Nowadays there are well over a million people in the UK working in the ‘gig economy’ as contracted workers. Because this career is technically freelance and they’re working short term contracts, a lot of these people aren’t entitled to many benefits that permanent employees get e.g., sick pay or holiday pay.
We’re finding that most of these workers are either operating in some form of professional service, are both skilled and unskilled manual workers (e.g., carpenters, electricians etc.), and due to the increase of internet based shopping, many are now taking up careers as couriers and delivery drivers.
Unfortunately, gig economy workers will naturally find it a lot more difficult when trying to obtain a mortgage, because the mortgage lenders will be treating them as self-employed mortgage applicants.
For you to increase your chances of having a successful mortgage application, an applicant will need to demonstrate a strong history of employment. One year’s history is probably the minimum that will be required to qualify for a mortgage, unless you have an upcoming contract set to last for quite a long duration. If your contract is due to last a few years with the same company, you may not be seen as self-employed, depending on the lender.
If a lender opts instead to treat a mortgage applicant as a sole trader, then you will need to provide the lender with proof of your net profit. This is the amount that is earned in total, with expenses taken off. For this, you may find that you need the services of an accountant.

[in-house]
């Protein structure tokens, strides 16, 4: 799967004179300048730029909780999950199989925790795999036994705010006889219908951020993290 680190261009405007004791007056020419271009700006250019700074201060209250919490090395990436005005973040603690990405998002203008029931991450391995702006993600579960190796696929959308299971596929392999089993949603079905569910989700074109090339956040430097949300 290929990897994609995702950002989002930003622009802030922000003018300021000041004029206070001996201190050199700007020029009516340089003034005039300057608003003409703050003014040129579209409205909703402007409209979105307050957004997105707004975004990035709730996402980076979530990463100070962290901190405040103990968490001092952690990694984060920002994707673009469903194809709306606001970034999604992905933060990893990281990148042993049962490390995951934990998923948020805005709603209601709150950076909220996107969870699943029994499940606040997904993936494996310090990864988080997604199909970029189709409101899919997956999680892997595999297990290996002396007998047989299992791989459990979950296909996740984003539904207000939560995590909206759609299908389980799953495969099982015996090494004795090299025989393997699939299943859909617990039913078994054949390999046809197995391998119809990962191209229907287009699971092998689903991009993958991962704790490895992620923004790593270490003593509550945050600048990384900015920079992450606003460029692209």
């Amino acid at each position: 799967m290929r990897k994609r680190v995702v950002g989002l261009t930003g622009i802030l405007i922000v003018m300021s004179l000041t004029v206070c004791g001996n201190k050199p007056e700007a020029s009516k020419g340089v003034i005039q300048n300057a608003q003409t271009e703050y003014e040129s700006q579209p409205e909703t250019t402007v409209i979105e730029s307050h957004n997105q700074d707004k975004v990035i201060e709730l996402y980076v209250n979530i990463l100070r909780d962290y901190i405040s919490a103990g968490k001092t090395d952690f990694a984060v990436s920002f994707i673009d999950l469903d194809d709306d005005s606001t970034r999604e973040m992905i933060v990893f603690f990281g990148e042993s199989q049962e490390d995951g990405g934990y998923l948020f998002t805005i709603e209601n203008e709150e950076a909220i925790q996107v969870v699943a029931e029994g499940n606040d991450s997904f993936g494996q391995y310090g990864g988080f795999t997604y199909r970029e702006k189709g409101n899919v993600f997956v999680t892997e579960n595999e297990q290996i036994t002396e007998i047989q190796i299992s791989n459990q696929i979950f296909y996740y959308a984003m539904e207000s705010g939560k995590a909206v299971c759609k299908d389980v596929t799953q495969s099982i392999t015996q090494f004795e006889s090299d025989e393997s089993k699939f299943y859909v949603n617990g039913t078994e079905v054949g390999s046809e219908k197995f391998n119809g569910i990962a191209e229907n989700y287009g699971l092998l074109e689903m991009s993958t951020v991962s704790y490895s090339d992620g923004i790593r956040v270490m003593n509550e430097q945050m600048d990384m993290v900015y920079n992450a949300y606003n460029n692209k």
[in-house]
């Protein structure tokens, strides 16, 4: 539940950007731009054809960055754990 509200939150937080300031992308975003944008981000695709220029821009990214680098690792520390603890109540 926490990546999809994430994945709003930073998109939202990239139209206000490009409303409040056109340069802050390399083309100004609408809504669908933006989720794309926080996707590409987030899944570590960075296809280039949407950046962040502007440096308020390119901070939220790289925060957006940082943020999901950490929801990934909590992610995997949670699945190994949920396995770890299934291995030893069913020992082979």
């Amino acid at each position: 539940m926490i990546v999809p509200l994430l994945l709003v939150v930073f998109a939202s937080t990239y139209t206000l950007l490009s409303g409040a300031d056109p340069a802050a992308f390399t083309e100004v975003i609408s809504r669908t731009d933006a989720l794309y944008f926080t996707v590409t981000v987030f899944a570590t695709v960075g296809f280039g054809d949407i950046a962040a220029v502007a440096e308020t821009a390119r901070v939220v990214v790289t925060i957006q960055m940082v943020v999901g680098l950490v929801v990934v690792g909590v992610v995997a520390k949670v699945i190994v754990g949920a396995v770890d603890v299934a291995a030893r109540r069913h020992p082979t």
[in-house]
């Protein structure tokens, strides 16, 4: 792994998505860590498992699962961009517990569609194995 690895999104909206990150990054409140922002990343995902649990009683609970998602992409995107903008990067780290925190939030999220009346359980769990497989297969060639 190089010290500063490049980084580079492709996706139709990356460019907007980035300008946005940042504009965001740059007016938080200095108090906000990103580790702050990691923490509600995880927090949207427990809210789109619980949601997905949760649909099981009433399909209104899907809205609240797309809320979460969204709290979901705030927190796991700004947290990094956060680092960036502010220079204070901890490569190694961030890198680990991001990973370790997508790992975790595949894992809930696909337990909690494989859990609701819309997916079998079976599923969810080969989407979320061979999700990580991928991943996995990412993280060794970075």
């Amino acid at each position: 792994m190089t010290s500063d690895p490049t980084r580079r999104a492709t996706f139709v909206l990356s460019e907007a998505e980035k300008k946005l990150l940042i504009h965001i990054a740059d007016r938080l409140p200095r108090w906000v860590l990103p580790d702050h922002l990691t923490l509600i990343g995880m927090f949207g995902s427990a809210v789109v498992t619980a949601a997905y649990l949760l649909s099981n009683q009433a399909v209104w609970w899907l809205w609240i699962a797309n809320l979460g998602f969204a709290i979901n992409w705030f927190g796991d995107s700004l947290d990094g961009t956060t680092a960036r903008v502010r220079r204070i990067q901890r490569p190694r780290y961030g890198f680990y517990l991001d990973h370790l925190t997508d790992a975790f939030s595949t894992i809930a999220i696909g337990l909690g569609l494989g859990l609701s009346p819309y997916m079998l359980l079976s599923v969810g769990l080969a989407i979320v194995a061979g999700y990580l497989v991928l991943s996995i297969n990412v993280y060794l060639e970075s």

If the person applying for the mortgage has set up their own limited company, then the majority of lenders will be making their calculations based on the total of declared salary plus dividends.
The way that mortgage lenders are choosing to assess contract workers seems to be a lot more flexible now, likely due to the high number of them currently existing within the economy. If a person has been working this way for a while and currently holds a contract, then depending on the industry, some may have their incomes assessed through their ‘day rate’.
If day rate is assessed, they will take that amount and then times it by 5 and times that total by 46. The reason for this, is lenders know that a Contractor is unlikely to work 52 weeks a year, even if they are not paid for any holidays they take. As such, they work off a 46 week basis. This method of calculating works well for IT contractors especially, as they have the options to choose what contracts they take and when.
If an applicant is self-employed in London, it is advised to be organised as best as you can, collating what is needed in advance prior to applying for a mortgage in the same way that a contractor applicant would. It’s also important to remember that if you are wanting to apply for a mortgage, a potential lender will be wanting to see healthy levels of earnings that are sustainable. As such, you may end up paying a bit more tax.
Regarding the place of zero-hour contracts in all this, it is possible for someone with these who is applying for a mortgage to obtain one too. Once again, a mortgage lender will want to see 12 months’ earnings before it is possible to apply for a mortgage. They will consider taking an average of earnings, rather than a full year.